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    • After having had these two experiences, I think I’ll see this type of art differently in the future, I’m not saying I’ll be any more likely to “get” it, but I’ll probably make more of an effort to try and find out what it is meant to be about, rather than just dismissing it with “Ha! Well anybody can throw a pile of junk in a corner and call it art!”.

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  6. Hi Vanessa
    I loved the film. It had a really haunting quality about it and you and Neil were great in it. Without wishing to sound completely sycophantic the camera does love you! You looked so beautiful staring out of the window. When I make a film of The Lady of Shalott I want you in the lead role.
    Re the exhibition it’s great to hear that Margate is staging interesting exhibitions (with Vanessa’s chairs!) As you know I was born there and lived in Margate till I was 18. T.S. Eliot may have said “On Margate sands I can connect nothing with nothing…” but obviously some interesting connections are now being made.
    Congratulations Vanessa. You are a star!
    Mike x

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  7. Awesome! I’m going to watch the video now!

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  8. uh……may i have an autograph??

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  9. Many, many things to enjoy and ponder in that film. Fascinating faces and many appreciated comparisons. You, of course, were lovely, but not in a usual way. I thought you portrayed your part quite well. I counted over two dozen ways the inside reference worked and that was really exceptional. Well done and thanks for sharing. HF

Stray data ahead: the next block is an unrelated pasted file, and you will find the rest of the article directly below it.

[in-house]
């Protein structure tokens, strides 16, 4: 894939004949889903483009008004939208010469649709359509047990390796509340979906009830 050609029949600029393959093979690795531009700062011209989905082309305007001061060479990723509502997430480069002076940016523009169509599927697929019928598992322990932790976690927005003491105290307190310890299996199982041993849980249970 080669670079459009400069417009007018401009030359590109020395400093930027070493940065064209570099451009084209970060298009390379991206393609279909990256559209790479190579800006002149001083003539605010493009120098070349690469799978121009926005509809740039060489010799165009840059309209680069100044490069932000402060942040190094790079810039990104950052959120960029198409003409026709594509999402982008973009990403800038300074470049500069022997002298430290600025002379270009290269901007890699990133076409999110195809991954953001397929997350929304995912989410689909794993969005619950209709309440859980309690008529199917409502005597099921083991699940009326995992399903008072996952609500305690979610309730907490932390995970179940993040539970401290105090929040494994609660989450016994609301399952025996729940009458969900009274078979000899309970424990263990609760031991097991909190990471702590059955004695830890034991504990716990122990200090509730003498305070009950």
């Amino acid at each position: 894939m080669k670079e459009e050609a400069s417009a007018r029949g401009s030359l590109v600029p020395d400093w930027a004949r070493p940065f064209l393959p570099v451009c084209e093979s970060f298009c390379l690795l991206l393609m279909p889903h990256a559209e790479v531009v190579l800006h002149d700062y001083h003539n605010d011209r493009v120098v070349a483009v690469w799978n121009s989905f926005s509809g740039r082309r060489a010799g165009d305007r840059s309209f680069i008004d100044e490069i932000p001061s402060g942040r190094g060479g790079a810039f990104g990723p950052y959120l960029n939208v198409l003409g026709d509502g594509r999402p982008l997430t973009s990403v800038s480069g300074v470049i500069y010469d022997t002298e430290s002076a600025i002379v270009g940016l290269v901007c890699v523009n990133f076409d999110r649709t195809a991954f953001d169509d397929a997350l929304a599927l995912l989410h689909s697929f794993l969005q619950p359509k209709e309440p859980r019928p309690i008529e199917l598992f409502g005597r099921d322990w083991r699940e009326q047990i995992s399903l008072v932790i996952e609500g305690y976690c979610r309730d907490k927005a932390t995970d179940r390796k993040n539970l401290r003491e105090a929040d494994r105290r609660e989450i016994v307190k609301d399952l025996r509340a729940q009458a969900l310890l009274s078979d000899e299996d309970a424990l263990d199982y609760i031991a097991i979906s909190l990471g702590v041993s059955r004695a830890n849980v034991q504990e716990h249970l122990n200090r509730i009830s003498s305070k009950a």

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    • Thanks HF, you obviously watched the whole thing, and considered all the elements. Glad you enjoyed it. Two dozen ways, wow! I’m not sure I could count that many. Edward was really great to work with, he shaped it around the people he had cast, rather than trying to fit the cast to ideas that were set in stone. What I think I mostly liked was the voice of the woman who narrated through it, she should record audio books!

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  10. Neil makes a good screw!

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  11. That was really interesting. Quite like the rats in my last post. Your singing is great, and those earings are the best. I really felt as if I knew that lady in the prison. I’m sure I know her, well, I do now.